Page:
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In Messenex Property Investments Ltd v Lanark Square Ltd [2024] the High Court found that a landlord was acting reasonably in withholding consent to a tenant's proposed alterations to a property. 

The facts 

Messenex Property Investment Ltd (Messenex) was the tenant of a four-storey mixed-use building on the Isle of Dogs in London (the Premises) under a 200 year lease. Lanark Square Ltd (Lanark) was the immediate landlord and the freehold owner of the Premises. 

Messenex wished to make alterations to the Premises which included adding three additional floors and converting the ground floor from business to residential use and they had already obtained planning permission for the proposed works.

There was a covenant in the lease which prevented Messenex from erecting any additional structure of any kind upon the Premises or making alterations to the main structure, external appearance or layout of the Premises without Lanark's consent (such consent not to be unreasonably withheld or delayed). The parties also accepted that section 19(2) of the Landlord and Tenant Act 1927 (which implies into all leases containing a covenant not to carry out alterations without the landlord's consent a proviso that consent to improvements will not be unreasonably withheld) applied and that this was similar in scope to the terms of the lease.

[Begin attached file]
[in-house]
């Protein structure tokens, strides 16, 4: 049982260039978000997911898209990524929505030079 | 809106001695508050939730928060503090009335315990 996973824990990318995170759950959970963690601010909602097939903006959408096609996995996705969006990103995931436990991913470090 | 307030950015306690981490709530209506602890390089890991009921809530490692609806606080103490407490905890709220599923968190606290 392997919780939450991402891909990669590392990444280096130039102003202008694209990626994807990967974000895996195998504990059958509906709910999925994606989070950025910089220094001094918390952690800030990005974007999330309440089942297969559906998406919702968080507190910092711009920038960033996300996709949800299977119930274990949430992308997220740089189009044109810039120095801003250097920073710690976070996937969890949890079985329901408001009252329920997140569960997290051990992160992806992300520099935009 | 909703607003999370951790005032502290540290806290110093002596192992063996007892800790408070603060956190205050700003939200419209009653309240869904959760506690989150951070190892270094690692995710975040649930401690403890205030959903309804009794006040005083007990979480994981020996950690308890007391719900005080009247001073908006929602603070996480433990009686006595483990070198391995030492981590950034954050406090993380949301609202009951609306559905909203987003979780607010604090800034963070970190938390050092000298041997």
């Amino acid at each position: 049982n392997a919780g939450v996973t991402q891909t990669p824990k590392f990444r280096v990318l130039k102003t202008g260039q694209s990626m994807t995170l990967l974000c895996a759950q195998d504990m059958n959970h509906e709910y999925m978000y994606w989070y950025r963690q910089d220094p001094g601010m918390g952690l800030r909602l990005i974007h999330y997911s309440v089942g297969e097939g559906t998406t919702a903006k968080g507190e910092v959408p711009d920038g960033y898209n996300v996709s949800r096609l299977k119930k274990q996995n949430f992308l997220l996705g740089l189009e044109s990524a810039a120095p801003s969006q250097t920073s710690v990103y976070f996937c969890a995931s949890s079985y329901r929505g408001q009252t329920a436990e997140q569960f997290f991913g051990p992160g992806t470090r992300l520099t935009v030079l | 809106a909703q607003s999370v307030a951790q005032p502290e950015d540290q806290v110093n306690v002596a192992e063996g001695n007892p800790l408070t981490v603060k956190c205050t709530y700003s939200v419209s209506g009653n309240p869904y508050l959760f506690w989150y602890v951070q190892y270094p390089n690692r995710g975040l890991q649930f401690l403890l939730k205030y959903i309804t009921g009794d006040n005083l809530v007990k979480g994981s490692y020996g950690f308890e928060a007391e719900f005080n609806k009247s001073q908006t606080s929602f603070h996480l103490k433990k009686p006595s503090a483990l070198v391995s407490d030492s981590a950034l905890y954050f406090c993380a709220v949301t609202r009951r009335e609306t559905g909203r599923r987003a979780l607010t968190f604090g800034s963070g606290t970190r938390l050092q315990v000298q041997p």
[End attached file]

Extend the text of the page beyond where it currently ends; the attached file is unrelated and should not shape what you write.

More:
Whilst draft licences for alterations went back and forth between the parties, Messenex did not ultimately agree to the terms on which Lanark was prepared to grant consent and instead issued an application for a declaration that Lanark had unreasonably withheld consent and that Messenex should therefore be discharged from the covenant in the lease requiring them to seek Lanark's approval. 

Lanark defended the claim on the basis that: 

1. Messenex had failed to provide structural engineer's drawings;

2. The works involved trespass on property retained by Lanark;

3. Messenex had failed to provide an unconditional undertaking for landlord's reasonable costs; and

4. There was a lack of clarity in Messenex's proposals. 

The Court's Decision

The Court considered the scope of the application for consent made by Messenex and held that it was reasonable to withhold consent based on failure to provide structural drawings and an unconditional undertaking to pay costs and that these were self-standing grounds. 

Whilst trespass in these circumstances (where access to Lanark's retained land had already been agreed at the time Messenex issued its claim) was not something on which the landlord could rely to withhold consent and the Court held that the scope of the works was sufficiently clear, as two of the four grounds advanced by Lanark for refusing consent were found to be reasonable Messenex's application was dismissed.

This is useful reminder for both landlords and tenants about how the Courts will assess reasonableness in the context of applications for consent to carry out works.